Berliner Philharmoniker Master Class - Horn


Uploaded by BerlinPhil on 12.10.2010

Transcript:

STEFAN DE LEVAL JEZIERSKI: Hello.
My name is Stefan de Leval Jezierski, and I'm in my 33rd
season with the Berlin Philharmonic as a horn player,
as you maybe noticed, because I have the horn here.
And we want to take a look at a very important and beautiful
piece of the horn repertoire, the Nocturne from Mendelssohn's
Midsummer Night's Dream.
Mendelssohn wrote this piece when he was only 17 years old.
And it is one of the jewels of the horn repertoire.
It has a few difficulties.
And there are few different possibilities for phrasing.
One thing to remember in an audition situation is not
to play it too slowly.
It can be very tiring if it's played too slowly.
It has to have the feeling of calm, but not
actually too slowly.
OK, we'll take it phrase by phrase.
The dynamic is piano dolce.
When you're playing it in the orchestra, there's a lot of
other things going along, woodwinds, the rest of the
horns, strings are playing.
So you have to play it with the full sound.
In an audition, just try to play with the most
beautiful sound you can.

[HORN BEING PLAYED]
OK.
That's the first phrase of this piece.
There are two possibilities to play, to phrase it.
One of them is to breathe after the F-sharp in the fourth bar.
And that would be:
[HORN BEING PLAYED]
Et cetera.
The other possibility is to breathe after the E-flat.
[HORN BEING PLAYED]
I prefer actually breathing after the E-flat.
Because this piece is like poetry.
And in a poem, the end of the sentence has to rhyme.
So you have this measure, one, two, three, four.

[HORN BEING PLAYED]
It's rhyming with, one two three, four, four bars later.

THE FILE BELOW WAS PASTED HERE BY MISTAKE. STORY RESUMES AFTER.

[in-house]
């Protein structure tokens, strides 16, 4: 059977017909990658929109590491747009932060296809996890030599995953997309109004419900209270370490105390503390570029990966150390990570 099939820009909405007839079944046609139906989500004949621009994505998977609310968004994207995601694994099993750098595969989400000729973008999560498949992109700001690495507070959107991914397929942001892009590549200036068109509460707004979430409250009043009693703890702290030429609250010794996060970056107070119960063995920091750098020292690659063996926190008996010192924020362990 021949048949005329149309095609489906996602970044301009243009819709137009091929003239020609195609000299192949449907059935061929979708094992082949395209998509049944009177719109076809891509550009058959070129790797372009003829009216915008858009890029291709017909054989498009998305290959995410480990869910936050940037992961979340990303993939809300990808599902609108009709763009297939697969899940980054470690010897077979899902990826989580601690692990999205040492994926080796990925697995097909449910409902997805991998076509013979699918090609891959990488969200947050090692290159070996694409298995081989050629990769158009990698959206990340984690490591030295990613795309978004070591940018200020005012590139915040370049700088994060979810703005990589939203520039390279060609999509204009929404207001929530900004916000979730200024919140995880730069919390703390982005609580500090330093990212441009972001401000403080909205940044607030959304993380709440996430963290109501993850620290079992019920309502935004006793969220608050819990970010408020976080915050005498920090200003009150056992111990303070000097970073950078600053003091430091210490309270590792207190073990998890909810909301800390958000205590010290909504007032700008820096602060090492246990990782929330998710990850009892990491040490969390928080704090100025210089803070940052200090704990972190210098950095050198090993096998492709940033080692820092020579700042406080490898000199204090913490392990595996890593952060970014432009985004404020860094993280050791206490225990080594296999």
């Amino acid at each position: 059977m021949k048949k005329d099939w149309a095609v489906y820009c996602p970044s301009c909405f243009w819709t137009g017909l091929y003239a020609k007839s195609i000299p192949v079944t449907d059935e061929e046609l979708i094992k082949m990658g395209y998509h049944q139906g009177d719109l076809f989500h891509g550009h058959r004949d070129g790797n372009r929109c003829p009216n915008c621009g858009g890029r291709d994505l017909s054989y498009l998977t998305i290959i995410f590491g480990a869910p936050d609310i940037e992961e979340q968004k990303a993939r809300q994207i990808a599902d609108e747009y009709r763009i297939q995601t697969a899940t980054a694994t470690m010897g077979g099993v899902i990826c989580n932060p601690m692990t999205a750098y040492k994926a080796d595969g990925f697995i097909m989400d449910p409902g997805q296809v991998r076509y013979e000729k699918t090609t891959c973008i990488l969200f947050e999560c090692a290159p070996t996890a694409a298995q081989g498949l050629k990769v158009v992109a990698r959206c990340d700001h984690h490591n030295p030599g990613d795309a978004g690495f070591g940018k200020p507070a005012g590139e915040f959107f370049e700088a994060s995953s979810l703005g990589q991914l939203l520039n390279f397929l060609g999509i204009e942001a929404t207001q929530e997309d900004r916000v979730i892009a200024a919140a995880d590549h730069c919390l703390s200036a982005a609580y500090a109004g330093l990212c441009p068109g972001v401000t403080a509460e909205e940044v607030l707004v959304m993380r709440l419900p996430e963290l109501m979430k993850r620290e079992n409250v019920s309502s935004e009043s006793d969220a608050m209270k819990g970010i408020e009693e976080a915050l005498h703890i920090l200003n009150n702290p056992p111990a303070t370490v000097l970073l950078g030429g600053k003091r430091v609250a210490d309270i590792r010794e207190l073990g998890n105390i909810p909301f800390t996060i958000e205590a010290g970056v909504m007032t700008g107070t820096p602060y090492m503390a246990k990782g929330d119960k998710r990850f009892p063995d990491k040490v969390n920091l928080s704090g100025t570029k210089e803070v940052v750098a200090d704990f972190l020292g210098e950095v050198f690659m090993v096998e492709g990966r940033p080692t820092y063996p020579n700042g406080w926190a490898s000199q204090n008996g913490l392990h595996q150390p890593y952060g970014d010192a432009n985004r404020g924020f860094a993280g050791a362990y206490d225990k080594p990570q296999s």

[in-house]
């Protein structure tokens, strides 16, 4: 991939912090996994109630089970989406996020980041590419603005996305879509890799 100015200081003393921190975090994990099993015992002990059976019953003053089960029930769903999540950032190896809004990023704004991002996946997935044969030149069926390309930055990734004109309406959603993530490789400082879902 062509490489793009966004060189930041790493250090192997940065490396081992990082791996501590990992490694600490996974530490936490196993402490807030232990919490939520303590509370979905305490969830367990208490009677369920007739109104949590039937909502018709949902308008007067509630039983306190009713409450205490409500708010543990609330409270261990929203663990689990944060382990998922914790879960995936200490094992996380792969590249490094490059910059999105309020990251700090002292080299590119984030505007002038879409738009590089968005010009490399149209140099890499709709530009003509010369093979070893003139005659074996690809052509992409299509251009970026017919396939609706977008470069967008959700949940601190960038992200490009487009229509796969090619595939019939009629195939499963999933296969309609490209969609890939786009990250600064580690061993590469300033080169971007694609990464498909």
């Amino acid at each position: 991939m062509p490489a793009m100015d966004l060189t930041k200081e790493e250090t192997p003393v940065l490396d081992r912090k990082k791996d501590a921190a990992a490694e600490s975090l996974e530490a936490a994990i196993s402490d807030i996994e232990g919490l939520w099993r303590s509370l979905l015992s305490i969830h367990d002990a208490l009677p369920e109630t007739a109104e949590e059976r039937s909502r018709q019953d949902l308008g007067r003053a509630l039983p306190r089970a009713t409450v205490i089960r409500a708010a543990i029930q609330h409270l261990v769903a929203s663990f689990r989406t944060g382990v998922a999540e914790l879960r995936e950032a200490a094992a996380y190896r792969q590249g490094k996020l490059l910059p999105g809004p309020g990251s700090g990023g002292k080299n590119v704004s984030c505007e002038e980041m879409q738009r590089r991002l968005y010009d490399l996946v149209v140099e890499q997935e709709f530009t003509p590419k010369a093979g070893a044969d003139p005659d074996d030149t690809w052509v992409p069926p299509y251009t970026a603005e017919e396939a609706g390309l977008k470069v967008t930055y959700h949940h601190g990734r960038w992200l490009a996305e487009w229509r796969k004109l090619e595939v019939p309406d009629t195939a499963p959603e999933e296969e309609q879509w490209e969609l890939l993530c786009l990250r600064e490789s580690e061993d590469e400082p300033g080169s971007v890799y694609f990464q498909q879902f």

[HORN BEING PLAYED]
So you're both ending with an interval going down.
But some conductors like it one way, some conductors
like it the other way.
I think everyone should decide how they want to play it.
The main thing is to keep the melody going.
Play with a beautiful legato and a beautiful sound.
And just keep it sounding calm and simple.
Now comes the third phrase.

[HORN BEING PLAYED]
This phrase starts forte and has a crescendo.
This is the phrase that has to open up, and really be
like a tenor in the opera.
So you have the octave.
Make sure that the top F-sharp is tongue, but
still well-connected.
[HORN BEING PLAYED]
And then connect from the F-sharp legato.
Play between the notes.
[HORN BEING PLAYED]
Crescendo for the first two phrases, and then diminuendo.
And then it starts mezzo forte again.
[HORN BEING PLAYED]
And here, subito piano.
[HORN BEING PLAYED]
And then really open it up for the two fermatas.
[HORN BEING PLAYED]
Let the sound disappear.
And then continue with the last phrase of this solo.
[HORN BEING PLAYED]
In this last phrase, since the last phrase ends on a note
that's just one note per bar.
[HORN BEING PLAYED]
And not
[HORN BEING PLAYED]
I like to phrase after the F-sharp.
I'll demonstrate again here.
[HORN BEING PLAYED]
Breathe there at the last time.
The first time you should breathe.
[HORN BEING PLAYED]
Because the phrase ends.
[HORN BEING PLAYED]
It adds a bit more symmetry to the phrase, the
ending of the phrase.
But the last time, since you're ending on a single note,
I think it's better to breathe after the F-sharp.
Well, this was the Midsummer Night's Dream.
Just imagine when you're playing it, the middle of
the summer, a warm night, maybe in the nature.
Try and get the feeling of this piece.
And try and convey this while you're playing it.
And enjoy it.
Have fun.
And good luck.